The vast majority of theses in this collection are open access and freely available. There are a small number of theses that have access restricted to the WWU campus. For off-campus access to a thesis labeled "Campus Only Access," please log in here with your WWU universal ID, or talk to your librarian about requesting the restricted thesis through interlibrary loan.

Date Permissions Signed


Date of Award


Document Type

Masters Thesis

Degree Name

Master of Arts (MA)



First Advisor

Jimerson, Randall C.

Second Advisor

Neem, Johann N.

Third Advisor

Mariz, George


This thesis examines archival and records management institutions' organizational culture, as well as the impact that organizational culture has on supporting the success and goals of the institution. Most archival organizations are comprised of a limited number of staff, along with very limited funding. The intent of this research thesis is to explore and identify the essential components of leadership and teambuilding that are most effective in the unique setting and structure of archival and records management institutions. In order to identify the essential components that correlate with the overall success of the archival and records management institution, a survey was distributed over the Society of American Archivist's listserv. The survey was utilized to establish organizational demographics and quantifiable identifiers that correlated with overall institutional success. In order to measure more subjective areas, such as leadership and teambuilding, the participants were asked to evaluate and appraise the presence, or effectiveness, of leadership and teambuilding factors. These factors include: collaboration, goal-setting, management style etc. Finally, to provide a quantification of overall institutional success, I asked participants to classify and appraise the overall success of their institution. The final section of this thesis summarizes the results of the survey. In summary, the components that correlate most with the overall institutional success are: leadership from the middle, participative management style, work team collaboration, and goal setting.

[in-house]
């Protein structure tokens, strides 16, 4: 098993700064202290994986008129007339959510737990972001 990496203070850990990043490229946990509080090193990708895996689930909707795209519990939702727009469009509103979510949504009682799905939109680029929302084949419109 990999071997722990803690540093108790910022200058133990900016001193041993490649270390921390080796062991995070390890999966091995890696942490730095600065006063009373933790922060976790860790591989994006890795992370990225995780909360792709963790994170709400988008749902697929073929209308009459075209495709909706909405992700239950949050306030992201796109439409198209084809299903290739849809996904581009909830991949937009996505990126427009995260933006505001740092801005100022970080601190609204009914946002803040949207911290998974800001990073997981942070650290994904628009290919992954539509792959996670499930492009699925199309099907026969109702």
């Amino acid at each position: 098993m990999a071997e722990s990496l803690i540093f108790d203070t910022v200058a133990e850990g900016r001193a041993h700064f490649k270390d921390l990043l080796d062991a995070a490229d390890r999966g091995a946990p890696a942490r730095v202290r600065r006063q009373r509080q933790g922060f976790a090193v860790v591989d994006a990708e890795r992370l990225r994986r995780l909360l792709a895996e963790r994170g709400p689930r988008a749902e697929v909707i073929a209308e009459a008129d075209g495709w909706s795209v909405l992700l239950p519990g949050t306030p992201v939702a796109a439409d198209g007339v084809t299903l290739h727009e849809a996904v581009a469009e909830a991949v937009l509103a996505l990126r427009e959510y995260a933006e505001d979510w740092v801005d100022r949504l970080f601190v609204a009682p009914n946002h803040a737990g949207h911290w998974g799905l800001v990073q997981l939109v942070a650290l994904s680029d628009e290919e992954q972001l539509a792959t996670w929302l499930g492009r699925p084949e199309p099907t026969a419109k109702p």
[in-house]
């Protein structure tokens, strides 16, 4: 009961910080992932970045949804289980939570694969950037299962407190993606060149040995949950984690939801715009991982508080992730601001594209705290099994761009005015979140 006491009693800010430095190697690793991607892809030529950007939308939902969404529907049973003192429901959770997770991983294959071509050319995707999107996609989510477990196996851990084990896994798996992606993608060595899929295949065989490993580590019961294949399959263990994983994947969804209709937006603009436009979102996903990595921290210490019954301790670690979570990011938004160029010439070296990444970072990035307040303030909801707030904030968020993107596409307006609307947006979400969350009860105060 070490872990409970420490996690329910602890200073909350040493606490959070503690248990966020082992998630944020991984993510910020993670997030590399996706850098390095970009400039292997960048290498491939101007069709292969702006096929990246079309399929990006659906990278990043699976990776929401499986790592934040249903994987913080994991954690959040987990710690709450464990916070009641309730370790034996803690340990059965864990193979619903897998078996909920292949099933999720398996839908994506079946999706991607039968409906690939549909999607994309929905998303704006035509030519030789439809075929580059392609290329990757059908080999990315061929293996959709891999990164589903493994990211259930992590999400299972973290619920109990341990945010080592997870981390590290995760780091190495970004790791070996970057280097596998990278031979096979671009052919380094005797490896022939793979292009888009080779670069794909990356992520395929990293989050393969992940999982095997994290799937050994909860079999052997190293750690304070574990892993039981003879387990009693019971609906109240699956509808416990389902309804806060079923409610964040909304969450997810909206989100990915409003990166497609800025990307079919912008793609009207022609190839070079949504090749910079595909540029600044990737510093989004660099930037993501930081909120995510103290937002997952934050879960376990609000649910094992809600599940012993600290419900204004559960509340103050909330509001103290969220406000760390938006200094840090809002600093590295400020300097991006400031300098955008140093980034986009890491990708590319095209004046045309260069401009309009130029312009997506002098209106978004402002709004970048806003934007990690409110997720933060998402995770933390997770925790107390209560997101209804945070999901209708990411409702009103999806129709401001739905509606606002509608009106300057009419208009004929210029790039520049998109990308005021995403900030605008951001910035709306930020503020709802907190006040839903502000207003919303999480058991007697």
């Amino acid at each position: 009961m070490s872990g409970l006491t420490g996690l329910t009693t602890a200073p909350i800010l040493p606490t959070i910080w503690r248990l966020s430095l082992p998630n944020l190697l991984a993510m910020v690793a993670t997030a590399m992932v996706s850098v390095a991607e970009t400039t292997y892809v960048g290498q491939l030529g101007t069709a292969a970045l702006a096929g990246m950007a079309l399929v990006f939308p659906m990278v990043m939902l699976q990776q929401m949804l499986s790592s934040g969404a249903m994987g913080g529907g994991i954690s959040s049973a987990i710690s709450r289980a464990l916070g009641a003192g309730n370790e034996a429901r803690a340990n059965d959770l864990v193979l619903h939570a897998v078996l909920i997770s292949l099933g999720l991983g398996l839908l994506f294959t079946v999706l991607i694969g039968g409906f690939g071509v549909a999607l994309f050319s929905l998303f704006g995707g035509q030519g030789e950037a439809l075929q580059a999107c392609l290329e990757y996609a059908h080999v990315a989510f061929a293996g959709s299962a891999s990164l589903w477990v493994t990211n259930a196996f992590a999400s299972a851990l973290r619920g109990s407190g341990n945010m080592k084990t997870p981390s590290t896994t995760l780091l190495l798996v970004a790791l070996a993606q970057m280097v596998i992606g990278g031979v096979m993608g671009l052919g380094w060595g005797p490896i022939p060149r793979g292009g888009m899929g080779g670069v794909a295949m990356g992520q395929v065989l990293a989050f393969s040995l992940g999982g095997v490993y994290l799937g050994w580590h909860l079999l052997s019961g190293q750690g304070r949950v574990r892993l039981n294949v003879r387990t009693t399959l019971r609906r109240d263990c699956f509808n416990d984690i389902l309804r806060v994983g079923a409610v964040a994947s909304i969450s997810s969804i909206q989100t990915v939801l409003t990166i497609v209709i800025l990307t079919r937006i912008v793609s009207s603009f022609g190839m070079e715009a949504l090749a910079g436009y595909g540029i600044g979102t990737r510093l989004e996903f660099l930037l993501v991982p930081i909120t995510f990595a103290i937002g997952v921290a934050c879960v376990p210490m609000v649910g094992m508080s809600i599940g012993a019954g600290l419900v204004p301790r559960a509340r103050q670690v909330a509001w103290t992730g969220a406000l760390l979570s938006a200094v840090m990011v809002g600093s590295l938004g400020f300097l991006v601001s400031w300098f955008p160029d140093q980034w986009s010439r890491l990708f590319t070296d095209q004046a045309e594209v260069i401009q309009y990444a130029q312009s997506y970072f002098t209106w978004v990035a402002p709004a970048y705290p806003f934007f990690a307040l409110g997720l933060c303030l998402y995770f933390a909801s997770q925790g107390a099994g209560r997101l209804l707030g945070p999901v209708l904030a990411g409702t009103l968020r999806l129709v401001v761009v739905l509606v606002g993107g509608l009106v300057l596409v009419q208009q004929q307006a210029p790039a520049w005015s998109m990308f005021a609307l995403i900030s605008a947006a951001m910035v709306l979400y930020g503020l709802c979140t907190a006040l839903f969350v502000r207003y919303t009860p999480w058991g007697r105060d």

Western Washington University

OCLC Number


Subject – LCSH

Archives--Administration; Leadership; Teams in the workplace




masters theses




Copying of this document in whole or in part is allowable only for scholarly purposes. It is understood, however, that any copying or publication of this thesis for commercial purposes, or for financial gain, shall not be allowed without the author's written permission.